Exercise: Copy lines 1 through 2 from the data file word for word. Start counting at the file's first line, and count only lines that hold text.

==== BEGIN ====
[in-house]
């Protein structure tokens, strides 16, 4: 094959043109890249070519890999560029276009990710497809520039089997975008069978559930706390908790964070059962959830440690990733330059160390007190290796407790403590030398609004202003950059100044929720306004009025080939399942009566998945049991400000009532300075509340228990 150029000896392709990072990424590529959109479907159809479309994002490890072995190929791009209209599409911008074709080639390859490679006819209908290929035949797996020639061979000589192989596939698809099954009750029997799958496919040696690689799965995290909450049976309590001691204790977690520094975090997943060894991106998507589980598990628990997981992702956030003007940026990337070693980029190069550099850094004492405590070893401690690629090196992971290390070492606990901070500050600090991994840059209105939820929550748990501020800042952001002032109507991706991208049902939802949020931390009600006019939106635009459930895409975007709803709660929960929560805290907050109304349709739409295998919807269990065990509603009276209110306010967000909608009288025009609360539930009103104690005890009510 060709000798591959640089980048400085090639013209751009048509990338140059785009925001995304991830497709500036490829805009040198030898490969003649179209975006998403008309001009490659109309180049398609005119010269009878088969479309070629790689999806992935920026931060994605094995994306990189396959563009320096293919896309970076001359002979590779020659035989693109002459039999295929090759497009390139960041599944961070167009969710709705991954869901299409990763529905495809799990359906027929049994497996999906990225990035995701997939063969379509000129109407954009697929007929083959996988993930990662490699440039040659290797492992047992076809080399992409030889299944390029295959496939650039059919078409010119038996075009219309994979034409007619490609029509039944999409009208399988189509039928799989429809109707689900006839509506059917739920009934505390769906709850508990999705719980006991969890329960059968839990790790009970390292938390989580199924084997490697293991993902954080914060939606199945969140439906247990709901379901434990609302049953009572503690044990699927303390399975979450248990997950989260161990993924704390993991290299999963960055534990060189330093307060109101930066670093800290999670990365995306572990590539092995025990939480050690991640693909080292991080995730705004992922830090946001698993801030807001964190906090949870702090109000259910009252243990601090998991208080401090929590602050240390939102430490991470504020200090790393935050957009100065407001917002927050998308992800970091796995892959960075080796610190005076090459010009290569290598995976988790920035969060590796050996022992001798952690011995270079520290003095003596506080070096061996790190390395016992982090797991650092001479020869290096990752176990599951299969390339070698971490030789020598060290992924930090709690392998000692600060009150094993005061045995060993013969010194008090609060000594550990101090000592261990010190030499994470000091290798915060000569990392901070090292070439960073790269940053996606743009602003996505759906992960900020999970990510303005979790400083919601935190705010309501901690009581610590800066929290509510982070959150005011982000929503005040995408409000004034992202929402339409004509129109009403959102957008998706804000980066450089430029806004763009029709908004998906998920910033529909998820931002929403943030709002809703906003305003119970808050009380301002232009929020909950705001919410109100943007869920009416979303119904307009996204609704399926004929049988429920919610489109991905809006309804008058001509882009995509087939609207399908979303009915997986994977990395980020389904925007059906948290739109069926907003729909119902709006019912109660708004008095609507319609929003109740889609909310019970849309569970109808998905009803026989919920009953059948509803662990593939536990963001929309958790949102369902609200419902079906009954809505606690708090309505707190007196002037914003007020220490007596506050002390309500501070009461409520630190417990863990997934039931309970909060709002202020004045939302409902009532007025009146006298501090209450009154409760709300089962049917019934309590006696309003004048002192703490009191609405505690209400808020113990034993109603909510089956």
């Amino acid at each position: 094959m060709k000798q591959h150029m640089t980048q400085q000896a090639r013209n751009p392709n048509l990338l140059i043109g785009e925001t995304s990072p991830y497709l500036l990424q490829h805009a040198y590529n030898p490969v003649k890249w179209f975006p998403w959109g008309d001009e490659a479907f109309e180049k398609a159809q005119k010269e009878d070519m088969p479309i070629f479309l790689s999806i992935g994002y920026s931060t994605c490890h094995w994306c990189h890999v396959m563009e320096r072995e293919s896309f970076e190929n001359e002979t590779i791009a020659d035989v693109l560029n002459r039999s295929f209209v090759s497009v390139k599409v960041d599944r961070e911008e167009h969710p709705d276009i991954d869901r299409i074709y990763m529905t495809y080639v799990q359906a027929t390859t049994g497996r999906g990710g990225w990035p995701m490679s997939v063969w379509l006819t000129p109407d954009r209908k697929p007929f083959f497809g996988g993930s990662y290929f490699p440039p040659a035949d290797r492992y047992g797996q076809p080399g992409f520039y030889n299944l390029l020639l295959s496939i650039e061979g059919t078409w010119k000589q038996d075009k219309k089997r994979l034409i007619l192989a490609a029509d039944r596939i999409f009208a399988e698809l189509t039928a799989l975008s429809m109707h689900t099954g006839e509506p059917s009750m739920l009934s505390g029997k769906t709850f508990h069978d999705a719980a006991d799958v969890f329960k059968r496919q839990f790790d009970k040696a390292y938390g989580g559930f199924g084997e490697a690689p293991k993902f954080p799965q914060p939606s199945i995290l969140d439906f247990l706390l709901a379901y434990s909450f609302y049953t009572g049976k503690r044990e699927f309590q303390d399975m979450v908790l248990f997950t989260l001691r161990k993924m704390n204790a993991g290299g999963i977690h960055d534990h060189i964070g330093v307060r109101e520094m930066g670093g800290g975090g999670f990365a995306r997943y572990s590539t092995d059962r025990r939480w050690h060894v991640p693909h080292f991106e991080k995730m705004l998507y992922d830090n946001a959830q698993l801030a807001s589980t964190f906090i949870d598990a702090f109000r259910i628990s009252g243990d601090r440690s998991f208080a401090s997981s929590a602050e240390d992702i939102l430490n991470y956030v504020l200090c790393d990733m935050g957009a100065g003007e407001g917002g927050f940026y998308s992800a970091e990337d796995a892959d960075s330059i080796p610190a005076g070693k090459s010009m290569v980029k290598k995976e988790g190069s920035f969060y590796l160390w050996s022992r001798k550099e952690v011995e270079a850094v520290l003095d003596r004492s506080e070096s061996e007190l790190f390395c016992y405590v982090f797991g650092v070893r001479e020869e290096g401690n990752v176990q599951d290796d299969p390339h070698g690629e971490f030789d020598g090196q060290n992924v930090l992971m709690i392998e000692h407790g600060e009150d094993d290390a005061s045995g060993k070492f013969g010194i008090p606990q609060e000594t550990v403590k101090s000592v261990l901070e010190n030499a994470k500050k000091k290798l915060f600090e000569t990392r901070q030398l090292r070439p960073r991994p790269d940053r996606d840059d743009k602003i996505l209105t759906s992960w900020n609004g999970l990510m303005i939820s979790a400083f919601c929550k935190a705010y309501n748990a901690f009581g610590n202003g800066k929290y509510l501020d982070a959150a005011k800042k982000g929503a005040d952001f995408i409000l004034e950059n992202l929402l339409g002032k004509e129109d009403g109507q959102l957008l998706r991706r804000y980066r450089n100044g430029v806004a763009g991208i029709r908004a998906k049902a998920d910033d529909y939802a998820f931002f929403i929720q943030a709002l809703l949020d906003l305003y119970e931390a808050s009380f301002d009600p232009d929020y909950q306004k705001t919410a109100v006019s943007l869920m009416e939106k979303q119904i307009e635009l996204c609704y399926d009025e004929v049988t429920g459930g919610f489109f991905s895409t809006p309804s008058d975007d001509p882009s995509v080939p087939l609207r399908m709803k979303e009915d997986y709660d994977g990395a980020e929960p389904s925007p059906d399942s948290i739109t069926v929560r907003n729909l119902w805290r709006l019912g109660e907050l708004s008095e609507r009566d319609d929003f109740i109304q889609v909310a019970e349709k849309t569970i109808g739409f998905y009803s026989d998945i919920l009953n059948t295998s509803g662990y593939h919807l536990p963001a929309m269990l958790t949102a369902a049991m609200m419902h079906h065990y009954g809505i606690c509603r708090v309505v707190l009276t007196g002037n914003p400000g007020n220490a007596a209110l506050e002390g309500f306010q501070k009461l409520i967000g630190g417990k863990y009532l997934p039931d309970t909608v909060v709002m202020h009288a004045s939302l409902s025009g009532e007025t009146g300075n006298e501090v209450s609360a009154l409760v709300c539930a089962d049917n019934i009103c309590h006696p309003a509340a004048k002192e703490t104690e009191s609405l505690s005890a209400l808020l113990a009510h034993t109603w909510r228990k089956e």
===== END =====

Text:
[in-house]
């Protein structure tokens, strides 16, 4: 094959043109890249070519890999560029276009990710497809520039089997975008069978559930706390908790964070059962959830440690990733330059160390007190290796407790403590030398609004202003950059100044929720306004009025080939399942009566998945049991400000009532300075509340228990 150029000896392709990072990424590529959109479907159809479309994002490890072995190929791009209209599409911008074709080639390859490679006819209908290929035949797996020639061979000589192989596939698809099954009750029997799958496919040696690689799965995290909450049976309590001691204790977690520094975090997943060894991106998507589980598990628990997981992702956030003007940026990337070693980029190069550099850094004492405590070893401690690629090196992971290390070492606990901070500050600090991994840059209105939820929550748990501020800042952001002032109507991706991208049902939802949020931390009600006019939106635009459930895409975007709803709660929960929560805290907050109304349709739409295998919807269990065990509603009276209110306010967000909608009288025009609360539930009103104690005890009510 060709000798591959640089980048400085090639013209751009048509990338140059785009925001995304991830497709500036490829805009040198030898490969003649179209975006998403008309001009490659109309180049398609005119010269009878088969479309070629790689999806992935920026931060994605094995994306990189396959563009320096293919896309970076001359002979590779020659035989693109002459039999295929090759497009390139960041599944961070167009969710709705991954869901299409990763529905495809799990359906027929049994497996999906990225990035995701997939063969379509000129109407954009697929007929083959996988993930990662490699440039040659290797492992047992076809080399992409030889299944390029295959496939650039059919078409010119038996075009219309994979034409007619490609029509039944999409009208399988189509039928799989429809109707689900006839509506059917739920009934505390769906709850508990999705719980006991969890329960059968839990790790009970390292938390989580199924084997490697293991993902954080914060939606199945969140439906247990709901379901434990609302049953009572503690044990699927303390399975979450248990997950989260161990993924704390993991290299999963960055534990060189330093307060109101930066670093800290999670990365995306572990590539092995025990939480050690991640693909080292991080995730705004992922830090946001698993801030807001964190906090949870702090109000259910009252243990601090998991208080401090929590602050240390939102430490991470504020200090790393935050957009100065407001917002927050998308992800970091796995892959960075080796610190005076090459010009290569290598995976988790920035969060590796050996022992001798952690011995270079520290003095003596506080070096061996790190390395016992982090797991650092001479020869290096990752176990599951299969390339070698971490030789020598060290992924930090709690392998000692600060009150094993005061045995060993013969010194008090609060000594550990101090000592261990010190030499994470000091290798915060000569990392901070090292070439960073790269940053996606743009602003996505759906992960900020999970990510303005979790400083919601935190705010309501901690009581610590800066929290509510982070959150005011982000929503005040995408409000004034992202929402339409004509129109009403959102957008998706804000980066450089430029806004763009029709908004998906998920910033529909998820931002929403943030709002809703906003305003119970808050009380301002232009929020909950705001919410109100943007869920009416979303119904307009996204609704399926004929049988429920919610489109991905809006309804008058001509882009995509087939609207399908979303009915997986994977990395980020389904925007059906948290739109069926907003729909119902709006019912109660708004008095609507319609929003109740889609909310019970849309569970109808998905009803026989919920009953059948509803662990593939536990963001929309958790949102369902609200419902079906009954809505606690708090309505707190007196002037914003007020220490007596506050002390309500501070009461409520630190417990863990997934039931309970909060709002202020004045939302409902009532007025009146006298501090209450009154409760709300089962049917019934309590006696309003004048002192703490009191609405505690209400808020113990034993109603909510089956």